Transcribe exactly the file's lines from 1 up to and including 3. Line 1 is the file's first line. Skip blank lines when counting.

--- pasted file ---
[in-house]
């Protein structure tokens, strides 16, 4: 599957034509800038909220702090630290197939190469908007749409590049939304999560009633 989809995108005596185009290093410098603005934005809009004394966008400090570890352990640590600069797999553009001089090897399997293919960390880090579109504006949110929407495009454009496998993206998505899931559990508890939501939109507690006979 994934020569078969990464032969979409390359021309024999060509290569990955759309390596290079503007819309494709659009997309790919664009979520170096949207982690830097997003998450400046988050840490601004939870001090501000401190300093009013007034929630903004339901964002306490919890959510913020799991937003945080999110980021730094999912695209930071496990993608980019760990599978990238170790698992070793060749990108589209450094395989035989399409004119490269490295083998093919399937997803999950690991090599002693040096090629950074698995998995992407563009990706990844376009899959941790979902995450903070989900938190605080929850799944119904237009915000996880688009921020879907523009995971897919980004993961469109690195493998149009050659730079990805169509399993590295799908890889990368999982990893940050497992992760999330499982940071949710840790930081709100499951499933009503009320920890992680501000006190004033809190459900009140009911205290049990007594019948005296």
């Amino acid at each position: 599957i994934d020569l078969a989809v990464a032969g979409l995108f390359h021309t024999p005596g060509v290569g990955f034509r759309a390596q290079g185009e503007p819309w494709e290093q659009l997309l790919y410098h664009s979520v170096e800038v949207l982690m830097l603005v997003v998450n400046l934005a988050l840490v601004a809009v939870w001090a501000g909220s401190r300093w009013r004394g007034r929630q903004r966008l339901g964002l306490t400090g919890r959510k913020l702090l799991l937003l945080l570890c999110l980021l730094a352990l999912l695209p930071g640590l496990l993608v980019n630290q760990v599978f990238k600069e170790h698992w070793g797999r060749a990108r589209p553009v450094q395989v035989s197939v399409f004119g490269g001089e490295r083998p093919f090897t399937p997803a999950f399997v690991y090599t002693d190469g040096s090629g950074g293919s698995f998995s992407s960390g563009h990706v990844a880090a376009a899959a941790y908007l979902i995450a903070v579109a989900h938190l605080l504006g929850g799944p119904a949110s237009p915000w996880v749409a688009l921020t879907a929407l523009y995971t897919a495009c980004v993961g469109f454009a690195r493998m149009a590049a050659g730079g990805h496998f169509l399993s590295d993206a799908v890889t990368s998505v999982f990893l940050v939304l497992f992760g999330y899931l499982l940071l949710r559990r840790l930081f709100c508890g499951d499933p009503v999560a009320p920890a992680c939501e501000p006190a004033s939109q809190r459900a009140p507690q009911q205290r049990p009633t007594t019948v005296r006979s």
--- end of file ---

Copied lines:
[in-house]
């Protein structure tokens, strides 16, 4: 599957034509800038909220702090630290197939190469908007749409590049939304999560009633 989809995108005596185009290093410098603005934005809009004394966008400090570890352990640590600069797999553009001089090897399997293919960390880090579109504006949110929407495009454009496998993206998505899931559990508890939501939109507690006979 994934020569078969990464032969979409390359021309024999060509290569990955759309390596290079503007819309494709659009997309790919664009979520170096949207982690830097997003998450400046988050840490601004939870001090501000401190300093009013007034929630903004339901964002306490919890959510913020799991937003945080999110980021730094999912695209930071496990993608980019760990599978990238170790698992070793060749990108589209450094395989035989399409004119490269490295083998093919399937997803999950690991090599002693040096090629950074698995998995992407563009990706990844376009899959941790979902995450903070989900938190605080929850799944119904237009915000996880688009921020879907523009995971897919980004993961469109690195493998149009050659730079990805169509399993590295799908890889990368999982990893940050497992992760999330499982940071949710840790930081709100499951499933009503009320920890992680501000006190004033809190459900009140009911205290049990007594019948005296």
């Amino acid at each position: 599957i994934d020569l078969a989809v990464a032969g979409l995108f390359h021309t024999p005596g060509v290569g990955f034509r759309a390596q290079g185009e503007p819309w494709e290093q659009l997309l790919y410098h664009s979520v170096e800038v949207l982690m830097l603005v997003v998450n400046l934005a988050l840490v601004a809009v939870w001090a501000g909220s401190r300093w009013r004394g007034r929630q903004r966008l339901g964002l306490t400090g919890r959510k913020l702090l799991l937003l945080l570890c999110l980021l730094a352990l999912l695209p930071g640590l496990l993608v980019n630290q760990v599978f990238k600069e170790h698992w070793g797999r060749a990108r589209p553009v450094q395989v035989s197939v399409f004119g490269g001089e490295r083998p093919f090897t399937p997803a999950f399997v690991y090599t002693d190469g040096s090629g950074g293919s698995f998995s992407s960390g563009h990706v990844a880090a376009a899959a941790y908007l979902i995450a903070v579109a989900h938190l605080l504006g929850g799944p119904a949110s237009p915000w996880v749409a688009l921020t879907a929407l523009y995971t897919a495009c980004v993961g469109f454009a690195r493998m149009a590049a050659g730079g990805h496998f169509l399993s590295d993206a799908v890889t990368s998505v999982f990893l940050v939304l497992f992760g999330y899931l499982l940071l949710r559990r840790l930081f709100c508890g499951d499933p009503v999560a009320p920890a992680c939501e501000p006190a004033s939109q809190r459900a009140p507690q009911q205290r049990p009633t007594t019948v005296r006979s």